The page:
TinySec 0.91: User Manual

TinySec 0.91: User Manual
TinySec 0.91: User Manual
Chris Karlof
Naveen Sastry
David Wagner
{ckarlof, nks, daw}@cs.berkeley.edu
February 11, 2003
1
Introduction
We introduce TinySec, a link layer encryption mechanism which is meant to be the first part in a
suite of security solutions for tiny devices. The core of TinySec is an efficient block cipher and keying
mechanism that is tightly coupled with the Berkeley TinyOS radio stack. TinySec currently utilizes a
single, symmetric key that is shared among a collection of sensor network nodes. Before transmitting
a packet, each node first encrypts the data and applies a Message Authentication Code (MAC), a
cryptographically strong unforgeable hash to protect data integrity. The receiver verifies that the
packet was not modified in transit using the MAC and then deciphers the message.
There are four main aims of TinySec:
• Access control. Only authorized nodes should be able to participate in the network. Authorized
nodes are designated as those nodes that possess the shared group key.
• Integrity. A message should only be accepted if it was not altered in transit. This prevents,
for example, man-in-the-middle attacks where an adversary overhears, alters, and re-broadcasts
messages.
• Confidentiality. Unauthorized parties should not be able to infer the content of messages.
• Ease of use. Finally, taking into account the diversity of sensor networks users, TinySec should
not be difficult to use. We hope to provide a communication stack that provides the above three
goals which is no more difficult to use than the traditional, non-security aware communication
stack.
TinySec works both in the TOSSIM simulator as well as on the Mica motes.
1.1
Organization of this Guide
This guide has two sections: the first is aimed at application writers who wish to make use of the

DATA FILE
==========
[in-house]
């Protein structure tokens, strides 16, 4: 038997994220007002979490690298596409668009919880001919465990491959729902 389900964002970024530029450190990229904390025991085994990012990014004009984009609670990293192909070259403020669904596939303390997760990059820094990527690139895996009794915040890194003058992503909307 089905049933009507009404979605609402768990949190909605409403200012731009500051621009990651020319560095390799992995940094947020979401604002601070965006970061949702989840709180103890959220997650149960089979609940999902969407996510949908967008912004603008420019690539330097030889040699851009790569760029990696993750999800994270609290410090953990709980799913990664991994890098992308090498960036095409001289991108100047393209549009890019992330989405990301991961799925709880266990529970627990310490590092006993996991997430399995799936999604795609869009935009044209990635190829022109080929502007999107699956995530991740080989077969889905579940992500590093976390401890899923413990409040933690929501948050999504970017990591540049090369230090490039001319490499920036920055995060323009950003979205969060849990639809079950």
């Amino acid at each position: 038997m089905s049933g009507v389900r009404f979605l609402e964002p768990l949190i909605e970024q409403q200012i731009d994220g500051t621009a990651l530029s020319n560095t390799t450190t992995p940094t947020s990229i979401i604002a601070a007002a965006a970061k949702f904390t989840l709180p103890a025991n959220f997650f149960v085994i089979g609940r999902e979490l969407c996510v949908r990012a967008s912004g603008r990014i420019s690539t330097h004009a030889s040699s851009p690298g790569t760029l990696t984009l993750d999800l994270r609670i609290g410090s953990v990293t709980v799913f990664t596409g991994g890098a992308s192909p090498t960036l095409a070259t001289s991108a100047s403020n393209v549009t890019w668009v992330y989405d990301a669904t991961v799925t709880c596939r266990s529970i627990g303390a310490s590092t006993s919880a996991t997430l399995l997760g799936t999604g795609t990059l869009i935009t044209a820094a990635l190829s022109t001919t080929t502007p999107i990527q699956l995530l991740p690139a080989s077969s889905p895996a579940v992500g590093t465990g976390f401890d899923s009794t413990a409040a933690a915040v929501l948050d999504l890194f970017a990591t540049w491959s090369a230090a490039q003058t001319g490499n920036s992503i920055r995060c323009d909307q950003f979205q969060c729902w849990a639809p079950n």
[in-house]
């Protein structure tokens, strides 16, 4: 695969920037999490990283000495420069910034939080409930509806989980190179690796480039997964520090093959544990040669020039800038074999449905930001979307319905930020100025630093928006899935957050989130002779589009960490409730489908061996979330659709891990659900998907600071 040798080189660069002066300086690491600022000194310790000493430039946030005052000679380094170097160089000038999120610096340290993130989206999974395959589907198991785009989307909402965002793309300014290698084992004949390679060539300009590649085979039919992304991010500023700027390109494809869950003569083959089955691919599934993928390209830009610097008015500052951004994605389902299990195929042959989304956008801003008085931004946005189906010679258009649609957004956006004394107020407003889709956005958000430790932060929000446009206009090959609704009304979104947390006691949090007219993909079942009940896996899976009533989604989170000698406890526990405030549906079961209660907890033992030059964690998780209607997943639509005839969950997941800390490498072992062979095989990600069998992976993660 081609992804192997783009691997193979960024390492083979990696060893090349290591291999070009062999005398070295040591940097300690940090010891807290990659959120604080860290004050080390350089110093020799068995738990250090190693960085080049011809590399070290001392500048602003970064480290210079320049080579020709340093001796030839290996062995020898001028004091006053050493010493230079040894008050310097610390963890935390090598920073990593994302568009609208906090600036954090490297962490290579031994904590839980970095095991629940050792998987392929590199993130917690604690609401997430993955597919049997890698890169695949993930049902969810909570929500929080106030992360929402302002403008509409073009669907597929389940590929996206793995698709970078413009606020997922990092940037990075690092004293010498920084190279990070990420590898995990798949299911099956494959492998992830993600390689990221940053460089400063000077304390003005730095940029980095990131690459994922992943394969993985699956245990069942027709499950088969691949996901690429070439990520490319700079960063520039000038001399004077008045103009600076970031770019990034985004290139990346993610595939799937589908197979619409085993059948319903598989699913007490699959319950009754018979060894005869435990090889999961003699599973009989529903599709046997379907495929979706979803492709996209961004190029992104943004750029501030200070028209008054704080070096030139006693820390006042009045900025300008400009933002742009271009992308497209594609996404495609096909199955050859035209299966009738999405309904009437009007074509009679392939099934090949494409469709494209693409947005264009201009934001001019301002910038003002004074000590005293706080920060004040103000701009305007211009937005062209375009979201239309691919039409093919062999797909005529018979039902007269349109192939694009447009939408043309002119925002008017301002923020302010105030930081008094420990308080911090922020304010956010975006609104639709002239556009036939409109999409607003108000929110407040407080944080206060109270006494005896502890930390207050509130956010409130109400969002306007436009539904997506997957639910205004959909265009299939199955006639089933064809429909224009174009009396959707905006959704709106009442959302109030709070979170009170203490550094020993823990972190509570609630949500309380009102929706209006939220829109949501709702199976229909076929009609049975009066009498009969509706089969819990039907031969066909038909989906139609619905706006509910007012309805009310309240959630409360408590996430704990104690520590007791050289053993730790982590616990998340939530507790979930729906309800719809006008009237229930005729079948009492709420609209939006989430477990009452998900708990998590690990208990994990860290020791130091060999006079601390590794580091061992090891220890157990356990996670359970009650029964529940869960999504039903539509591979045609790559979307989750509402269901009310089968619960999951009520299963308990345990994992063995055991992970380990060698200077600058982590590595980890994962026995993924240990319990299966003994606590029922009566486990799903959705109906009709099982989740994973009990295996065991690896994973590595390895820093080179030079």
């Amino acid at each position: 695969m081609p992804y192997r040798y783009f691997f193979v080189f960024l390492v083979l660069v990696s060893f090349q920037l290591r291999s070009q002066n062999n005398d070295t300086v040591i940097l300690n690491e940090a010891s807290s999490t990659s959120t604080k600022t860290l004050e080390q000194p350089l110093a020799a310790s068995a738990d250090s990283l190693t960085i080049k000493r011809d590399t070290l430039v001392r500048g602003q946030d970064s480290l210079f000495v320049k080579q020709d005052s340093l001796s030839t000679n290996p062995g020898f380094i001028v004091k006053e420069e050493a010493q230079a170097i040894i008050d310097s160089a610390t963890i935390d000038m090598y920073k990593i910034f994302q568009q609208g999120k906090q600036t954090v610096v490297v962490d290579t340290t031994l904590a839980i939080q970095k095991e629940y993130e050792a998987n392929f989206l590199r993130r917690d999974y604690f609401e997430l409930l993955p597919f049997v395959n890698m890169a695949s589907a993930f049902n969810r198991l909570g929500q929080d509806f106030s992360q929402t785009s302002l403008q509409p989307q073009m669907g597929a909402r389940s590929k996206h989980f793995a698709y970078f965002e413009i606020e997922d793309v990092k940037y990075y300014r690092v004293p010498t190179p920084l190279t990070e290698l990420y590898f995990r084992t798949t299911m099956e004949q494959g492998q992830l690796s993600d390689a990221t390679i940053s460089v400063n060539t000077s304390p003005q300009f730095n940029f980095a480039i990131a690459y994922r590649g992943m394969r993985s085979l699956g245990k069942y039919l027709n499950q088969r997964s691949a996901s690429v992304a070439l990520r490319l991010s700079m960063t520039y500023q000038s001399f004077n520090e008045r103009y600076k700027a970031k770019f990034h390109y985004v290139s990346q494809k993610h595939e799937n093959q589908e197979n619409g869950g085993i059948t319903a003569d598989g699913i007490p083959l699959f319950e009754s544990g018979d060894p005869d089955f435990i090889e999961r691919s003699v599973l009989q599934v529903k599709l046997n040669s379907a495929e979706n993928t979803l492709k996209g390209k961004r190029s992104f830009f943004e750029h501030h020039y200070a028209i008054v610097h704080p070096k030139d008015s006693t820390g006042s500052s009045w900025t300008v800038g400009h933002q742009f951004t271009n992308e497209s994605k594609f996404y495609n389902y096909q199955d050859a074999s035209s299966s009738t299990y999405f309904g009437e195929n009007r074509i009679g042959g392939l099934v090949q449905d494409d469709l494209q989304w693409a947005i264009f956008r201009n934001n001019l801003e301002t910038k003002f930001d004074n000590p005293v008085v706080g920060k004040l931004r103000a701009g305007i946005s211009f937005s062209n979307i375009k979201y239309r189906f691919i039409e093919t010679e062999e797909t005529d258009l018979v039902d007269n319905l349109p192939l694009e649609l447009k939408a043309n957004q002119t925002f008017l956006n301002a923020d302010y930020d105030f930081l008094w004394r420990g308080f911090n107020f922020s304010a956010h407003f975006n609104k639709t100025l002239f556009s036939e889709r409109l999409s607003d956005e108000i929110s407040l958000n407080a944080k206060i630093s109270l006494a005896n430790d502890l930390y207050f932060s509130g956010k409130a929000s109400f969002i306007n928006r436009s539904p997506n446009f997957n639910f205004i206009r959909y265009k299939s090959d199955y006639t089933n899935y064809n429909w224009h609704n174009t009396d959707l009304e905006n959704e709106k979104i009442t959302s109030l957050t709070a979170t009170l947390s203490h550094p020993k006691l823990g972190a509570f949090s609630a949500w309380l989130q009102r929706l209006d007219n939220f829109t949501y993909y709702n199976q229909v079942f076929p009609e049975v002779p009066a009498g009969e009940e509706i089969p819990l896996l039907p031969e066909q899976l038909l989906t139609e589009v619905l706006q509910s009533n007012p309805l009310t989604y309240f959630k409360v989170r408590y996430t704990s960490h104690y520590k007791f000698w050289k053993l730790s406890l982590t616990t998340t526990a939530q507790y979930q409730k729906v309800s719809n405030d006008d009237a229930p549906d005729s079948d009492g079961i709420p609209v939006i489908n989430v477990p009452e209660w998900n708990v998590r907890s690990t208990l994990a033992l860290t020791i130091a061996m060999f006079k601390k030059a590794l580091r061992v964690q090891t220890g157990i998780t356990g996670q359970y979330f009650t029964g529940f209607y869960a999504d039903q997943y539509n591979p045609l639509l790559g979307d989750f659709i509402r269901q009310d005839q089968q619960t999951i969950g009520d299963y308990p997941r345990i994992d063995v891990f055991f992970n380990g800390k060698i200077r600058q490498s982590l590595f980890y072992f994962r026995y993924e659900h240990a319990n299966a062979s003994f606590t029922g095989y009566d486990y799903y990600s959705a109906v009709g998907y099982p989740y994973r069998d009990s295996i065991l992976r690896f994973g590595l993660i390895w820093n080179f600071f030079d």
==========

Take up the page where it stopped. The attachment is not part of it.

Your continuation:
TinySec service. The second part provides more detail for people to understand the code organization
of TinySec. The second part of the manual is an attempt to aid people in extending the TinySec service.
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2.1
TinySec Usage Guide
Installation
Currently, the TinySec code resides in the CVS repository maintained at Sourceforge. Installing TinySec
requires a working installation of TinyOS. In our example, we will obtain fresh copies of both from the
Sourceforge CVS repository.
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1. Create a new directory to hold the tree and change directory into it:
mkdir ~/tinyos-ts && cd ~/tinyos-ts
2. Check out copies of TinyOS and TinySec from the repository:
cvs -d :pserver:[email protected]:/cvsroot/tinyos
co broken/experimental/tinysec
cvs -d :pserver:[email protected]:/cvsroot/tinyos co tinyos-1.x
2.2
Testing Your Installation
Since TinySec makes modifications to the Makerules file, it has its own applications subdirectory which
references this set of rules for make. The change to the Makerules file is to accommodate a mechanism
to pass a key from the keyfile to the new radio stack which will use the key for encryption and the MAC
(see Section 2.4 for more details about the keyfile).
There are a few sample applications which use TinySec, located within the broken/experimental/tinysec/apps
directory. The first test, uses only the BlockCipher and not full TinySec communications stack. The
test will validate that your platform specific files have been properly installed and that the search paths
are valid. In addition, it validates the cipher operation against known test values.
To test the application:
1. Build the CipherTest application and install it on a mote:
cd ~/tinyos-ts/broken/experimental/tinysec/apps/CipherTest
make mica install
2. Verify that the CipherTest application produces the proper results. The green LED signifies that
a known data value has been encrypted with the block cipher (using a known key) to obtain a
previously verified correct value. The red and yellow LEDs will appear roughly 10 seconds after
the mote has been turned on. Their illumination signifies that 20,000 cipher operations have been
executed.
If the application fails to build, recheck that TOSDIR is properly set to use the new tree (step 5
of the installation) and that the platform files have properly been copied. If the error message “make:
mote-key: Command not found” appears, then make sure that tinysec/bin is in your execute path (step
3 from the installation).
2.3
Writing Applications